Tag Archive | Los Angeles

A fan, not me!

A fan, not me!

It’s always been about the music for me, not all the artifices that go with it.Sure, sometimes, the whole package works really well but the music is what matters to me.I was never a fanclub member, I never wrote to a singer when a teenager and I never tried to follow anyone after a concert.
So, I’m probably not your ideal fan, I will not buy all the remixes, magazines…I can’t just focus on one band like some people do.I have very eclectic tastes.Sometimes, you might even like the music but not necessarily everything that goes with it.
Music has always been  a great comfort to me.I can relate whole episodes of my life to various songs and associate them to different moods or stages in my life.
Until recently, I’d have been hard pressed to name my favourite band or singer or song.Even, just choosing my favourite song from a particular band is difficult, there are so many!So, what changed?

A chance discovery that took me completely by surprise.
I’ll never forget that day, sat there, wrought with emotion.It was so unexpected, moved me like never before, such a revelation.Now, I’ve been music mad since I was 10 years old and I’ve gone through varied types of music so it takes a lot for me to be surprised and blown away like I was.
It was a revelation I had not expected, yet, it was the music I’d wanted to hear all my life without knowing it.
It pushed all my buttons, provoked me, stirred me, the whole package musically with  soft melodies, hard ones , fast ones, the words and the way they’re played with, the emotion that filters through, so intense, the way it transports me…

So, if I had to choose my “desert island disc”…

And you, are you a fan?
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Guest Post: Memoir for the Masses (via The Literary Lollipop)

To remind us all of what matters when writing a book.


Written by Daniel McDermott

People often ask me if I’ve led an interesting life, random people: the security guard at work, a nosey pizza delivery guy with too much time on his hands and too much gel in his hair, a shawl-wearing librarian with plate-sized glasses and grape-scented whispers, or that scotch-drinking, jewelry-studded guy at O’Shea’s Pub last Thursday, the one with the hairy arms, Caribbean tan, and 80’s-style windbreaker. “What make … Read More

via The Literary Lollipop


Whether my book is read by 7 people or 700,000 remains to be seen, as does the promptness of my utility bill payment, but in the hands of the right author, an author equipped with the proper skill and psychological intention, any life can be transformed into literature.

About the Author:

Daniel McDermott is just about finished with the fifth and final draft of his forthcoming memoir, Drag Bunny. It contains no aliens, immortals, or artificial appendages. He is the editor of Bananafish Magazine.


No boys allowed

Jonathan Franzen at the 2008 Brooklyn Book Fes...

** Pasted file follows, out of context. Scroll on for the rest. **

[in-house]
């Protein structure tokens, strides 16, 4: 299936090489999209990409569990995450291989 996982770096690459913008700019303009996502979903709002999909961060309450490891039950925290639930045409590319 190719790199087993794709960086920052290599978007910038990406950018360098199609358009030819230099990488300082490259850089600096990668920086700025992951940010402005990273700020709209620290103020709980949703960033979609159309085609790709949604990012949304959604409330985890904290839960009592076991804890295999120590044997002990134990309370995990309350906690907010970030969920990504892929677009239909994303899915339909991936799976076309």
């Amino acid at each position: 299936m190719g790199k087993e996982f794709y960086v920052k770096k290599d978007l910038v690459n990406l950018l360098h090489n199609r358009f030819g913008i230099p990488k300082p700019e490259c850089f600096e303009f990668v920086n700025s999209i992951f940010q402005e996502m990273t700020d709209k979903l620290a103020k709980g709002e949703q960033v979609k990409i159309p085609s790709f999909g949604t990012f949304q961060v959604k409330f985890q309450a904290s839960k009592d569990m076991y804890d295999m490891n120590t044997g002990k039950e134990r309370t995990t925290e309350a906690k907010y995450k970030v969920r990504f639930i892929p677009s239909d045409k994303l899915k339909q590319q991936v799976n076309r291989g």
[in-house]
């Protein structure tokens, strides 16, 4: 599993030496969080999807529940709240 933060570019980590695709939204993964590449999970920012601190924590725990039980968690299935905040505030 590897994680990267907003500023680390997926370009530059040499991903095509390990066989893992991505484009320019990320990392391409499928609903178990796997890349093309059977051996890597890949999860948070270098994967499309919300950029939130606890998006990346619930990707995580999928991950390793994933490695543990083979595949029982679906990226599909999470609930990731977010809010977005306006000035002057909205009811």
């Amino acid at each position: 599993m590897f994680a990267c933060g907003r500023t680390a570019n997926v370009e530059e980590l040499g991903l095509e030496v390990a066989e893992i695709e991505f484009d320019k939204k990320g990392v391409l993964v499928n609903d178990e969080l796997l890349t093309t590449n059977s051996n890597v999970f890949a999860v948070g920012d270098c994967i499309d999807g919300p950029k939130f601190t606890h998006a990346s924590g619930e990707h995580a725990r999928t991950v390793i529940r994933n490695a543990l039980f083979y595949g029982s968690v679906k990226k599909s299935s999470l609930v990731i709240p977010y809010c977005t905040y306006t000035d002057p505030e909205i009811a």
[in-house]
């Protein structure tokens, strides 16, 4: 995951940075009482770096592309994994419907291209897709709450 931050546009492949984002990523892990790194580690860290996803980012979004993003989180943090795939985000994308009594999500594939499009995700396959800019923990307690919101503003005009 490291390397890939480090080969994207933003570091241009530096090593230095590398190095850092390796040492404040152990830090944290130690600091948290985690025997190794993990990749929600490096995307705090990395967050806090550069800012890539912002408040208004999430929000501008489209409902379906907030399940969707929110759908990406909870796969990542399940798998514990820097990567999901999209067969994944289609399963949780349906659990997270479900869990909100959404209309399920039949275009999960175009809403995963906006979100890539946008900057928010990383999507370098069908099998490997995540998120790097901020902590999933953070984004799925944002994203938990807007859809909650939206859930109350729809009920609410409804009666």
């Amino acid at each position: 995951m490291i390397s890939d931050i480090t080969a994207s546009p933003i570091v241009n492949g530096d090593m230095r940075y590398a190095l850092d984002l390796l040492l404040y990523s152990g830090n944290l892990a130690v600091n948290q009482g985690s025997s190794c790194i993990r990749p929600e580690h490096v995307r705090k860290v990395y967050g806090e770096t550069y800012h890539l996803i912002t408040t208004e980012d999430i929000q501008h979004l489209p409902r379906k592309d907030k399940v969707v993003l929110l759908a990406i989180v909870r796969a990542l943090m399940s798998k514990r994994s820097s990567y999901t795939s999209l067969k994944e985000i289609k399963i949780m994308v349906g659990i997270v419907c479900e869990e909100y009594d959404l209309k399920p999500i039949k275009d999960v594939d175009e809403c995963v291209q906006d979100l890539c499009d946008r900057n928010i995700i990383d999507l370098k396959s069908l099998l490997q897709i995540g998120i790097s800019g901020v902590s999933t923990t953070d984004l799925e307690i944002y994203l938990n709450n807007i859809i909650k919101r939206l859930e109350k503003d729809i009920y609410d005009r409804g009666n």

Image via Wikipedia

No Boys Allowed: A Book Club to Discuss Jonathan Franzen’s Freedom

Last month, a group of women between the ages of 25 and 35 got together in Los Angeles to talk about Jonathan Franzen’s new novel, Freedom.  I was one of these women.  I loved the idea of getting together to discuss a big book, one that people across the nation were also buying, and reading, and meeting to talk about.  It felt like we were participating in a cultural moment–it was like getting a Cabbage Patch Kid in the 1980s.   Plus, there would be snacks.

However, I did bring one quote, from Garth Risk Hallberg’s review on this very site.  To start the meeting off, I read the quote aloud to the others:

It is surely worth mentioning that Franzen writes more persuasively and attentively about the inner life of women than any male American novelist since Henry James.

“Who wrote that?”  someone asked.
“What? You don’t think a man can write from a woman’s perspective?”
“Was the reviewer a man or a woman?”
“How does he know?”
“The question isn’t whether a man can write a woman’s perspective, but if Franzen can. Was he successful?”

The responses were mixed to this question.  All of us felt Patty Berglund, midway through the novel at least, was a complicated and believable character, but a few of us–myself included–did not buy the conceit of her autobiography.  It did not feel as if she had written it; arbitrarily capitalizing words does not render a perspective true!  To me it felt half-assed, almost offensive. Why present these words as Patty’s, when they are really the author’s, barely concealing himself?  It didn’t seem like a true investigation of a character’s world or her use of language to describe that world.

In both meetings, we came back to this question of whether or not Freedom is a masterpiece.  Why was Jonathan Franzen, out of the many talented and important authors, the anointed one?  We all agreed it was pretty great to see a writer on the cover of TIME, but was he truly “the great American novelist”?   He is both commercially successful and critically acclaimed, and few can claim that mysterious combination these days.   We were saddened, or sobered, by the fact that a woman, at least in the present day, would not be given that title.  Everyone agreed with that.

Read the article in The Millions: